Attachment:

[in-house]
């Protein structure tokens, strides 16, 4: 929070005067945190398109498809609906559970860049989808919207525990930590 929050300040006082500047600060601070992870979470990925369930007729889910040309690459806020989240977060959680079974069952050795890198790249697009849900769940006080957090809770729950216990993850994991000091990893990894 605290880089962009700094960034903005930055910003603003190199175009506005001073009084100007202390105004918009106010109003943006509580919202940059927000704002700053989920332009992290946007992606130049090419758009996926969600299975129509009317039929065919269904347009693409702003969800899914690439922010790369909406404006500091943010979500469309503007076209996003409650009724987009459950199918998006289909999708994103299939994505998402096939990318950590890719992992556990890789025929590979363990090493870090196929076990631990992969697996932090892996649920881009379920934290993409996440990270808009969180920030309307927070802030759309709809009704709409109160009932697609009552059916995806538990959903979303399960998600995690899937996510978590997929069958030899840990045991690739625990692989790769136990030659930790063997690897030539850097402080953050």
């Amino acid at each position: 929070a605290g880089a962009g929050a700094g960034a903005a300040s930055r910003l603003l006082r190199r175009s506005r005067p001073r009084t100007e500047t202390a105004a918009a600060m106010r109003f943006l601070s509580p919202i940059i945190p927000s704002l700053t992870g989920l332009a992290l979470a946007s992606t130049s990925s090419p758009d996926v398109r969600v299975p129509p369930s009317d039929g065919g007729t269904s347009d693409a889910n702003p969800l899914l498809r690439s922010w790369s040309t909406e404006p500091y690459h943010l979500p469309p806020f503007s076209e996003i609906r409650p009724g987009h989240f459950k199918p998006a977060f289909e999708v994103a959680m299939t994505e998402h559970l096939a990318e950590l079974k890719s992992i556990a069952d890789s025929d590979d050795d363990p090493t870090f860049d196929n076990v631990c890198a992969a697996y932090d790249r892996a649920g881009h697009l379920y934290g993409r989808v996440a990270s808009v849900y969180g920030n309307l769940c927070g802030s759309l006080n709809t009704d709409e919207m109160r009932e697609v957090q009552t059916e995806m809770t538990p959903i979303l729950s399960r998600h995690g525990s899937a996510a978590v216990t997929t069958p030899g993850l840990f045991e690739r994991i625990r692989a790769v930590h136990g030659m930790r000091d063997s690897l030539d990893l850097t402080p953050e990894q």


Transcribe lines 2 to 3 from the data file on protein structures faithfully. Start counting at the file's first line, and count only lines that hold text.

């Protein structure tokens, strides 16, 4: 929070005067945190398109498809609906559970860049989808919207525990930590 929050300040006082500047600060601070992870979470990925369930007729889910040309690459806020989240977060959680079974069952050795890198790249697009849900769940006080957090809770729950216990993850994991000091990893990894 605290880089962009700094960034903005930055910003603003190199175009506005001073009084100007202390105004918009106010109003943006509580919202940059927000704002700053989920332009992290946007992606130049090419758009996926969600299975129509009317039929065919269904347009693409702003969800899914690439922010790369909406404006500091943010979500469309503007076209996003409650009724987009459950199918998006289909999708994103299939994505998402096939990318950590890719992992556990890789025929590979363990090493870090196929076990631990992969697996932090892996649920881009379920934290993409996440990270808009969180920030309307927070802030759309709809009704709409109160009932697609009552059916995806538990959903979303399960998600995690899937996510978590997929069958030899840990045991690739625990692989790769136990030659930790063997690897030539850097402080953050």
């Amino acid at each position: 929070a605290g880089a962009g929050a700094g960034a903005a300040s930055r910003l603003l006082r190199r175009s506005r005067p001073r009084t100007e500047t202390a105004a918009a600060m106010r109003f943006l601070s509580p919202i940059i945190p927000s704002l700053t992870g989920l332009a992290l979470a946007s992606t130049s990925s090419p758009d996926v398109r969600v299975p129509p369930s009317d039929g065919g007729t269904s347009d693409a889910n702003p969800l899914l498809r690439s922010w790369s040309t909406e404006p500091y690459h943010l979500p469309p806020f503007s076209e996003i609906r409650p009724g987009h989240f459950k199918p998006a977060f289909e999708v994103a959680m299939t994505e998402h559970l096939a990318e950590l079974k890719s992992i556990a069952d890789s025929d590979d050795d363990p090493t870090f860049d196929n076990v631990c890198a992969a697996y932090d790249r892996a649920g881009h697009l379920y934290g993409r989808v996440a990270s808009v849900y969180g920030n309307l769940c927070g802030s759309l006080n709809t009704d709409e919207m109160r009932e697609v957090q009552t059916e995806m809770t538990p959903i979303l729950s399960r998600h995690g525990s899937a996510a978590v216990t997929t069958p030899g993850l840990f045991e690739r994991i625990r692989a790769v930590h136990g030659m930790r000091d063997s690897l030539d990893l850097t402080p953050e990894q």